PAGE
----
So you’re on the hook to use the plan for at least five years or suffer significant penalties. And this plan doesn’t get you out of any taxes that you might otherwise owe on the distribution, either.

7. 5-year withdrawal rules on Roth IRAs

Roth IRAs have important 5-year rules that you’ll need to abide by in order to avoid significant penalties. The Roth IRA five-year rule says you can only withdraw earnings tax-free from your Roth IRA once it’s been at least five years since the tax year you first contributed to a Roth IRA. The rule applies to everyone regardless of age, even those 59½ and older.

The simple workaround is to open a Roth IRA now, deposit $1 and then wait. Plus, regardless of when during the year you actually make that contribution, the clock starts ticking on January 1 of that year. Even if you contributed on December 31, it counts as a full year toward the rule.

Roth IRA conversions have their own, different five-year rule to determine whether the conversion principal will avoid penalties.

If you’re considering a Roth IRA, check out the best brokers for Roth IRAs.

Avoid these IRA taxes and penalties

Are these rules complex? Definitely. But understanding the fundamentals can help you steer clear of the most likely scenarios to hit you with penalties and taxes.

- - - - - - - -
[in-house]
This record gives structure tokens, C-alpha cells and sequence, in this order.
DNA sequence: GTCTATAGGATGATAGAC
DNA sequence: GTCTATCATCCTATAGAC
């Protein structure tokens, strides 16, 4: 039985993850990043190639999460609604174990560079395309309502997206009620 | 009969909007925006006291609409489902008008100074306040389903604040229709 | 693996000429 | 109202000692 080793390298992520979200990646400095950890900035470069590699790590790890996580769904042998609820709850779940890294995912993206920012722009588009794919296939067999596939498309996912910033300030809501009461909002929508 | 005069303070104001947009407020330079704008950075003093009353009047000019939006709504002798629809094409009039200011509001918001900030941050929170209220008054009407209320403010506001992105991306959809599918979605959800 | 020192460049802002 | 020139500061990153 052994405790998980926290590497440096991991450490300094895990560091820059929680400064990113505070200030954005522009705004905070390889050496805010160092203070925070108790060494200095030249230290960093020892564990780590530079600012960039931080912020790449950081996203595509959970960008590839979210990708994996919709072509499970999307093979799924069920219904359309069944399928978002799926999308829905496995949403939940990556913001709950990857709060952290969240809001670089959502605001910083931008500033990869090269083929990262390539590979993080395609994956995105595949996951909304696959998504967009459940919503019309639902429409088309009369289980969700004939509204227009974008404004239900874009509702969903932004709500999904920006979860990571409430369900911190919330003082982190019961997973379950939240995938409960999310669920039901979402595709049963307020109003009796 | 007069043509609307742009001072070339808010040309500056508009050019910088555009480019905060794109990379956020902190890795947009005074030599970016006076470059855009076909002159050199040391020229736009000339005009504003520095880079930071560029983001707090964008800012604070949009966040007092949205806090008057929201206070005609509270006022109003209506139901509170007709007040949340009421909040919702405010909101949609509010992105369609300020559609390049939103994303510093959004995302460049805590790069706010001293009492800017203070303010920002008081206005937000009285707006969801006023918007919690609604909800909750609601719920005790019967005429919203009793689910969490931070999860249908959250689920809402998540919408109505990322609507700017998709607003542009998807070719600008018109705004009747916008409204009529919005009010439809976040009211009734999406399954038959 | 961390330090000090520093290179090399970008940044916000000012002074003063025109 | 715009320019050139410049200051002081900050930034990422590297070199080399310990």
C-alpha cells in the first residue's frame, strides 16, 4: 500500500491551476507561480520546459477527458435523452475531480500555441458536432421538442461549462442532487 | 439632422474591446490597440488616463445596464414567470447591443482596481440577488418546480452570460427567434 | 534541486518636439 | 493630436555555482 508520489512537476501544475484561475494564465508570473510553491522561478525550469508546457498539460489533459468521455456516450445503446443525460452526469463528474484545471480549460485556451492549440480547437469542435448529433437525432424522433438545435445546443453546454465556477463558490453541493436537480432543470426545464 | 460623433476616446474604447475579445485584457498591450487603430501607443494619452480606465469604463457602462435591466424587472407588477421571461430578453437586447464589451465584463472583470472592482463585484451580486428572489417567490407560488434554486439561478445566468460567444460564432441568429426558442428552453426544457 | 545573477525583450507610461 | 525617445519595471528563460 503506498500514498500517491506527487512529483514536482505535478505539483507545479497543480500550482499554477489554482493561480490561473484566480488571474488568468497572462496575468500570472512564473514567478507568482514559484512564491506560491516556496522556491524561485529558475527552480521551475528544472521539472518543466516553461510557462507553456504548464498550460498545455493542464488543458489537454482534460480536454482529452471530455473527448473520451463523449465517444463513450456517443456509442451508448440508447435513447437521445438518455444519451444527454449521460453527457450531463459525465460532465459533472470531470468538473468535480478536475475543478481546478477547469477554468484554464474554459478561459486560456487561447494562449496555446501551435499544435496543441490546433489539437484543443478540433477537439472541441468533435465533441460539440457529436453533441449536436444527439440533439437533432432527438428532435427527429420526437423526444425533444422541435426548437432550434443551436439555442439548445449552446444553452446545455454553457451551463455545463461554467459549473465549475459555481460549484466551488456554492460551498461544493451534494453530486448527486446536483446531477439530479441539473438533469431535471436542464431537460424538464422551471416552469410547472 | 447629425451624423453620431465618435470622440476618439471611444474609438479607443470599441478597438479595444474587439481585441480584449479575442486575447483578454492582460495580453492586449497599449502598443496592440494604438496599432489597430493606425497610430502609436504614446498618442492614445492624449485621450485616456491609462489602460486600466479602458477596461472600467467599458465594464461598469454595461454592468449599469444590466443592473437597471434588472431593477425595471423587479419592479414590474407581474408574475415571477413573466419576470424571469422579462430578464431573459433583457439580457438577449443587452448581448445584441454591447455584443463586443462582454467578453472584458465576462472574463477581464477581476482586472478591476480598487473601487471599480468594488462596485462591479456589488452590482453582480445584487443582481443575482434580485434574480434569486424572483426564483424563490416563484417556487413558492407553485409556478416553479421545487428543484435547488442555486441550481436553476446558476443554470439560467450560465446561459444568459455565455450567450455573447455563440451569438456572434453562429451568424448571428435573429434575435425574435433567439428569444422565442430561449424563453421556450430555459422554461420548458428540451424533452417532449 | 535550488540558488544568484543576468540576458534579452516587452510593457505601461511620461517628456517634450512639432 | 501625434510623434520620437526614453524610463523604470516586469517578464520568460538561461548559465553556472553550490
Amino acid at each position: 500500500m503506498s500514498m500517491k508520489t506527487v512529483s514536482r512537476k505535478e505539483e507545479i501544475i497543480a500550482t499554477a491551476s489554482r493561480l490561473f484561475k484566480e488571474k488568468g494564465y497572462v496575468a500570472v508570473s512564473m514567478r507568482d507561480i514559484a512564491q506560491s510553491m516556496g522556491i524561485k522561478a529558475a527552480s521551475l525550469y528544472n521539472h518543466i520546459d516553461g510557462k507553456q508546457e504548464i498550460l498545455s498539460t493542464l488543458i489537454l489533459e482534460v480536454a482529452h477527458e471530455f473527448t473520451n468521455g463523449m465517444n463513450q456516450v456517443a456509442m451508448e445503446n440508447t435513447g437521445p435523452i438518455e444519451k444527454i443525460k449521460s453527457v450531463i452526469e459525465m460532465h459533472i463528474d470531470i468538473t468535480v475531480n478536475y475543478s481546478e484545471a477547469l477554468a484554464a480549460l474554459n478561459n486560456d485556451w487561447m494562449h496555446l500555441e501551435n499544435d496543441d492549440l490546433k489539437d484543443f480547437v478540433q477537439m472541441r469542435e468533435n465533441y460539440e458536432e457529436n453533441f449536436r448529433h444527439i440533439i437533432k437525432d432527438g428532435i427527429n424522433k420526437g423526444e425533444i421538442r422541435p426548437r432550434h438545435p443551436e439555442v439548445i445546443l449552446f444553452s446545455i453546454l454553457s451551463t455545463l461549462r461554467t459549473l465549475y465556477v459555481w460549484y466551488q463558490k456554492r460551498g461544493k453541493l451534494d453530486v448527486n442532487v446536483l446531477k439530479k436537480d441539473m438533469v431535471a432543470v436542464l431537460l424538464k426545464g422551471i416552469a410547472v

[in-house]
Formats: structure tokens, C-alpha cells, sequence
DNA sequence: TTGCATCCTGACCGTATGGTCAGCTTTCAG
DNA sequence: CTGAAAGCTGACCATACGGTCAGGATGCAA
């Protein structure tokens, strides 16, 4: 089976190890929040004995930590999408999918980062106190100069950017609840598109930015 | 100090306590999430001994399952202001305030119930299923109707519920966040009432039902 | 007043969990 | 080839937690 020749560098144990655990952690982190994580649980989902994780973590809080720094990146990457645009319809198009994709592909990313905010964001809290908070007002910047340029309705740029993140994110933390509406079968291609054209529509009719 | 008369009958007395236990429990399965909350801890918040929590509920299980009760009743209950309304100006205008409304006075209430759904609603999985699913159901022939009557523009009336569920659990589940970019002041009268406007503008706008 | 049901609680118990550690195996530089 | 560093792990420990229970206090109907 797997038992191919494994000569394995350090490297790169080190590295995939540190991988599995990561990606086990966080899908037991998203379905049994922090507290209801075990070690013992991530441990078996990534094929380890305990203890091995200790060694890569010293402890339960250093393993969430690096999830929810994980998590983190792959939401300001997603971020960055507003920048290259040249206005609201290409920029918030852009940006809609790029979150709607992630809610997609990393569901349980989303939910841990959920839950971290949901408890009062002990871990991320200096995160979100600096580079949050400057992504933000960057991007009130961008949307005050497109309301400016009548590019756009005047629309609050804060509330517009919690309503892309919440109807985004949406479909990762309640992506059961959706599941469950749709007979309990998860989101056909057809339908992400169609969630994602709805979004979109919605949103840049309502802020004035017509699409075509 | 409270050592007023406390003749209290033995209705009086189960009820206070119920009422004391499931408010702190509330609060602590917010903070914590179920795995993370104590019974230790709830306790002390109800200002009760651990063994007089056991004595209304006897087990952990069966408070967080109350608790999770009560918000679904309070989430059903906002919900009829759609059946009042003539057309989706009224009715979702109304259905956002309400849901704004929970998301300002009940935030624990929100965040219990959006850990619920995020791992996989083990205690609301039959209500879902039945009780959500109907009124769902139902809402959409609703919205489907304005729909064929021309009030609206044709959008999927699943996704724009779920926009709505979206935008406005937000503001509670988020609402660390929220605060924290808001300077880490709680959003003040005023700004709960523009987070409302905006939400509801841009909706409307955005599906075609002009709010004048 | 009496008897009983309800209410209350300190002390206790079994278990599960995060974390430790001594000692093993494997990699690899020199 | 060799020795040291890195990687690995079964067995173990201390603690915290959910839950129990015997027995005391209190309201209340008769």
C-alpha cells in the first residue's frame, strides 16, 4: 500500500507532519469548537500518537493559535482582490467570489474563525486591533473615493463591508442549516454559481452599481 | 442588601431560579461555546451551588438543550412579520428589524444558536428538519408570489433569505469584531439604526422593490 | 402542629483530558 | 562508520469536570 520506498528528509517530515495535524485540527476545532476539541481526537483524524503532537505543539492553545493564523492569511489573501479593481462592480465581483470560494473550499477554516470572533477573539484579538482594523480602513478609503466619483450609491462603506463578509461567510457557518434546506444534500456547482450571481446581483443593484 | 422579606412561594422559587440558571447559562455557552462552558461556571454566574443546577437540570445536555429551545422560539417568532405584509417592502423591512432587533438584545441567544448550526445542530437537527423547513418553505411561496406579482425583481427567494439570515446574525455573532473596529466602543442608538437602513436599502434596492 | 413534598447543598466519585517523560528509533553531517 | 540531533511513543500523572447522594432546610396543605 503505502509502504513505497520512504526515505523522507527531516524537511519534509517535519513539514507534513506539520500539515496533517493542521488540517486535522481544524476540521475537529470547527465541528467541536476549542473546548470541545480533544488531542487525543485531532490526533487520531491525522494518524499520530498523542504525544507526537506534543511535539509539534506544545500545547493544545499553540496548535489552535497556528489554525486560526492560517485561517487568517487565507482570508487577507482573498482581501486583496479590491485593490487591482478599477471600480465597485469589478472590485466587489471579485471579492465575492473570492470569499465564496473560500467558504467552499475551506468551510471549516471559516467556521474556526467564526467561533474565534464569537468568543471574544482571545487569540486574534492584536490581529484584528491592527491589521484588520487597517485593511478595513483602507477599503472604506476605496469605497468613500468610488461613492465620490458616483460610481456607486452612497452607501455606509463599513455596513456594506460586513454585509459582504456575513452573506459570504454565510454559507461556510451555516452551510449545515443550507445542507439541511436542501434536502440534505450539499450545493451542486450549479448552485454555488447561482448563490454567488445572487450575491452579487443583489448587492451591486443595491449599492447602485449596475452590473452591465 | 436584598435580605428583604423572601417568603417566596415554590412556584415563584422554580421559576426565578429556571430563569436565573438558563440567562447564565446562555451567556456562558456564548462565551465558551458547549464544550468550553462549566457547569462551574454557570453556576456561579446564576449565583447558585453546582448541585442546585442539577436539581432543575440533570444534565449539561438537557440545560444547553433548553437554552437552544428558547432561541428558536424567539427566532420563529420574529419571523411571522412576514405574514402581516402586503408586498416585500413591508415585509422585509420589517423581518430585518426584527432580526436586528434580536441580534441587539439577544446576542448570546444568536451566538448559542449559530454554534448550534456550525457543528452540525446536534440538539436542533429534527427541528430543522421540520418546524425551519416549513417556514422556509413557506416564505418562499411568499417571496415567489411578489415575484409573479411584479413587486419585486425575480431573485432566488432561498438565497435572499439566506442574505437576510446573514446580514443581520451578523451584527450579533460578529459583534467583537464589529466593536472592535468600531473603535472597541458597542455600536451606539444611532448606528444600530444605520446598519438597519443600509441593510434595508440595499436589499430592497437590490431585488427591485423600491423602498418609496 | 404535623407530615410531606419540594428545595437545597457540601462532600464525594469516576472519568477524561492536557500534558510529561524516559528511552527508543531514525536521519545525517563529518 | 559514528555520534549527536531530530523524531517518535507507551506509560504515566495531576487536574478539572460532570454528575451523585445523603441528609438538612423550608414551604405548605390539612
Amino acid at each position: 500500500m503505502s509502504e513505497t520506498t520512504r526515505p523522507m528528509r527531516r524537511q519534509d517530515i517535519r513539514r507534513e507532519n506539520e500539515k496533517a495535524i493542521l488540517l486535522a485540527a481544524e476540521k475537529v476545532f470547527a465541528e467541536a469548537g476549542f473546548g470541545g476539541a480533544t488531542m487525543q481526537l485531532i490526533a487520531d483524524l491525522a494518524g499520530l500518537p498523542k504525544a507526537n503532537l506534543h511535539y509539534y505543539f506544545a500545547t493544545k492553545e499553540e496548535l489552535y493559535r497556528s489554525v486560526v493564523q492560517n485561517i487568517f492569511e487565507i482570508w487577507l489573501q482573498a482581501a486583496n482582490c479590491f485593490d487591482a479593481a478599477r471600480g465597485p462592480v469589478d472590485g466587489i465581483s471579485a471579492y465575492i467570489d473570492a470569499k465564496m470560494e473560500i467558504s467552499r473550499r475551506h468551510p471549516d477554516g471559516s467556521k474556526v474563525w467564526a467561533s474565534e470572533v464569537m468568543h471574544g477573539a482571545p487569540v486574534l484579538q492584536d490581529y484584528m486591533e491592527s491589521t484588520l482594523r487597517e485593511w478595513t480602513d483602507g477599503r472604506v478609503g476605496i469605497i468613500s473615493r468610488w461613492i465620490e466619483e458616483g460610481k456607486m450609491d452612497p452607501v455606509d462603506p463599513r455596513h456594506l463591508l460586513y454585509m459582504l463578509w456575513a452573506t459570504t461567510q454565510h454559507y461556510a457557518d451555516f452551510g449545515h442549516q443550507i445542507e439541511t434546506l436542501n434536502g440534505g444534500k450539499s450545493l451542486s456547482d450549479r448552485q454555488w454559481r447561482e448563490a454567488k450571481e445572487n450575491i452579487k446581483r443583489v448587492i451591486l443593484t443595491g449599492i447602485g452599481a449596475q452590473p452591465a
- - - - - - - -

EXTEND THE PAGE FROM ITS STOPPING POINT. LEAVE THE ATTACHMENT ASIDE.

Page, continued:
It’s critical to avoid unnecessary taxes and penalties in order to give your contributions time to compound and really build up a sizable nest egg for retirement. Even relatively small penalties or taking early withdrawals can really hurt your retirement fund over time.

If you need someone to navigate you through the world of IRAs, consider working with an expert advisor. Bankrate offers a financial advisor matching tool to find you with an advisor in minutes.

Bottom line

Through some simple preparation and conscientiousness, you can avoid needless taxes and penalties on your IRA, ensuring that you take full advantage of your retirement account. Staying informed about changes to IRA withdrawal rules can help ensure that your money stays yours.

Editorial Disclaimer: All investors are advised to conduct their own independent research into investment strategies before making an investment decision. In addition, investors are advised that past investment product performance is no guarantee of future price appreciation.